His love of weddings, no doubt, played a much larger role. Long Island has a unique wedding culture that Kelly adores. His experiences at Long Island weddings are something we can all relate to.

“Long Island weddings are big and flashy. They’re all about lots of food and an open bar. The Viennese table!” his laughter echoes off the painted brick walls of his office. “For both of my sisters’ weddings, I know that my dad paid cash so they would get a couple of extra things thrown in. The Viennese table for free!

“I’m from Long Island,” he continues. “Weddings there seem normal to me. That’s the way we do it. I’ve been to weddings outside of Long Island and they’re much more subdued. Or there’s a cash bar! And you’re like, ‘What’!? My parents would literally fall down dead.”

Clinton Kelly happily devours a gourmet cookie fashioned in the shape of his new Effortless Table dinnerware, compliments of uber-fan Lauren Dillon of Rancho Laurena Edible Arts. (Jaime Franchi/Long Island Press)
Clinton Kelly happily devours a gourmet cookie fashioned in the shape of his new Effortless Table dinnerware, compliments of uber-fan Lauren Dillon of Rancho Laurena Edible Arts. (Jaime Franchi/Long Island Press)

Part of his duties as Wedding’s Best Man are to write a blog for Macy’s and host appearances where he gives wedding advice—the most common inquiries of which seem to be about how to dress the bridesmaids.

“I feel like every woman who comes up to me asks the question: ‘What should my bridesmaids wear?’” he says. “I think women are nervous about that and I get why. You might be comfortable dressing your own body, but not five other bodies. I tell them to go shopping with the one who has the trickiest body. Don’t tell her this. Maybe she’s got hips or big boobs or curvy. If you find a bridesmaid’s dress that looks good on her body, then chances are the dress will look okay on the rest of the girls.”

The bottom line is that he knows that if someone looks good, she will feel more comfortable.

“I find it so unfortunate,” he says. “I feel uncomfortable at a wedding when I see a plus-size bridesmaid in a dress that’s backless and strapless. She looks uncomfortable in it. She’s not having fun.”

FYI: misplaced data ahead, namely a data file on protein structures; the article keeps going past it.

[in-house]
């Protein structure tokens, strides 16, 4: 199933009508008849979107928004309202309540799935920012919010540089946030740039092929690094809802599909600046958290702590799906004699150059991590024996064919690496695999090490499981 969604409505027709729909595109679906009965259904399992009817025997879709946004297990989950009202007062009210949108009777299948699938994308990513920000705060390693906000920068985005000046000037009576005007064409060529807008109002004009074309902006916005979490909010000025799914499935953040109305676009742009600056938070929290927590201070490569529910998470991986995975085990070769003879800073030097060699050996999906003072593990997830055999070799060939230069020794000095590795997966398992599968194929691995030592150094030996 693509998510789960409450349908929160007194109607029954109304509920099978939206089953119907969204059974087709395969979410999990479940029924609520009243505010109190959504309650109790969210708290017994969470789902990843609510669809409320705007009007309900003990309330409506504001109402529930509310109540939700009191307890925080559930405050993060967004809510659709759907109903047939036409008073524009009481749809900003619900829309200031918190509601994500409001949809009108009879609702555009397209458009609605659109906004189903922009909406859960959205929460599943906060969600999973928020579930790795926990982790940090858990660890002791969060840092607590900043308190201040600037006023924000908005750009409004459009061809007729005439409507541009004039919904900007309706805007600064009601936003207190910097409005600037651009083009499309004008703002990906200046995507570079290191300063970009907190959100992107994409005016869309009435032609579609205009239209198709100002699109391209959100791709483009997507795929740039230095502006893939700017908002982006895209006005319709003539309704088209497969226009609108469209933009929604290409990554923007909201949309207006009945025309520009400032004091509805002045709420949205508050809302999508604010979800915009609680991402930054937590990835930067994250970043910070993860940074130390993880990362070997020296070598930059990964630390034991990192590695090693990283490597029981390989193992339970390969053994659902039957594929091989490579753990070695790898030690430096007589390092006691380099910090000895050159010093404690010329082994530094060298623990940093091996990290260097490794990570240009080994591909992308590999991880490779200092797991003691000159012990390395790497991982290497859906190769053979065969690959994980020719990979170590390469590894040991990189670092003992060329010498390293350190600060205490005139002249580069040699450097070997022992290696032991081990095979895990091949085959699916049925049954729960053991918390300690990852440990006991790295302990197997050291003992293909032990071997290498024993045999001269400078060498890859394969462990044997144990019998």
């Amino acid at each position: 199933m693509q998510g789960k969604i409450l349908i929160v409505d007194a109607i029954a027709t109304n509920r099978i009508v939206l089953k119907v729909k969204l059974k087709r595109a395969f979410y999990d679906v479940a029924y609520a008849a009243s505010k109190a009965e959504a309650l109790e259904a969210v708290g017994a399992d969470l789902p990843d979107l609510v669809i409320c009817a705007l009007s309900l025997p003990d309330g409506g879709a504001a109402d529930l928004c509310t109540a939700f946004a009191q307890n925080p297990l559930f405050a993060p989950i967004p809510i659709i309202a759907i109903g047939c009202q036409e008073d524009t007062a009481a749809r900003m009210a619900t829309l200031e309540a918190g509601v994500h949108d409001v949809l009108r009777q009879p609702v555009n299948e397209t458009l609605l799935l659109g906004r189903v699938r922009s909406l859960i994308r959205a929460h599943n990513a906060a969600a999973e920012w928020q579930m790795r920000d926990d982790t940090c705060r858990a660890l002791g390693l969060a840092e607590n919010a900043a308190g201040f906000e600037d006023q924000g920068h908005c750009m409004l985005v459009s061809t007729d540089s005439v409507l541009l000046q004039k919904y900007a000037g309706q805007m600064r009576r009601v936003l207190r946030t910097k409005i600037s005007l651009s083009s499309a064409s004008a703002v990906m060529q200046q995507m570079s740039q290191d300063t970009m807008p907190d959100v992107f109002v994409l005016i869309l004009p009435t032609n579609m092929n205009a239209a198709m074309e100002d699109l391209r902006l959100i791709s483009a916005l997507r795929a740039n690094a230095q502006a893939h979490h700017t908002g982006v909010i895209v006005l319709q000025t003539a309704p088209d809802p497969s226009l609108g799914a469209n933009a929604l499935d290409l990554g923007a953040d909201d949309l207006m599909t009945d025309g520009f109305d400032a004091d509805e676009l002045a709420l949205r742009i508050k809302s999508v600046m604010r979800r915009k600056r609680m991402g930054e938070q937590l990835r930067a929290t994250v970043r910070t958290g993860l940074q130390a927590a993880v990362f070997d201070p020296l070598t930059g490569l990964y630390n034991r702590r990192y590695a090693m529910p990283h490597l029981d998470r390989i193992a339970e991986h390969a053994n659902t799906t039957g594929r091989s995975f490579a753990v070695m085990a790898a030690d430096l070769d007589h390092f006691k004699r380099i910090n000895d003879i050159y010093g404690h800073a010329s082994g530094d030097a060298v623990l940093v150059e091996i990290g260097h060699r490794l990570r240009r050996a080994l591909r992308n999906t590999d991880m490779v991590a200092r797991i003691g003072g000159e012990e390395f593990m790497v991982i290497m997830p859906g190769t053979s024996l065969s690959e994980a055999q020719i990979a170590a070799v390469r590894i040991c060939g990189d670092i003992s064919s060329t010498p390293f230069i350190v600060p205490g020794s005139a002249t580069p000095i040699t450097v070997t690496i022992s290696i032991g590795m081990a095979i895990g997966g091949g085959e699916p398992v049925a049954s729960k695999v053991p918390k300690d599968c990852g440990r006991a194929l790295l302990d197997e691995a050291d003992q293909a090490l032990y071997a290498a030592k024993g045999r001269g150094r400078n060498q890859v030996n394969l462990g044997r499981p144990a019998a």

It’s fashion advice, definitely. But it’s more than that. Kelly seeks out the human quality that binds us all. He might be a fabulous and famous television star, but he empathizes with the girl who feels insecure in her outfit. That’s the quality that has earned him fans that number in the millions and a social media following in the hundreds of thousands. They watch his show, converse with him on Facebook, Twitter, and Instagram, and now Macy’s is counting on them to purchase his Effortless Table dinnerware line, which came from a Carrie Bradshaw-like shift from fashion to décor—and is available exclusively at Macys.com and not in stores. He’s in his nesting stage, he says.

The tableware is made up of gorgeous coordinating plates in four designs that can be easily mixed and matched. He attributes their inspiration to classic China designs with a modern twist. They’re bright, playful, intricately designed, but completely accessible.

Just like a guy I know from Port Jefferson Station.

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Jaime Franchi is the Executive Editor of Morey Publishing. She covers education and contributes news and entertainment pieces for the Long Island Press, along with occasional op-eds when she's in the mood for some hate mail. Her work can also be found on Salon.com, Milieu Magazine, Huffington Post and The New York Times.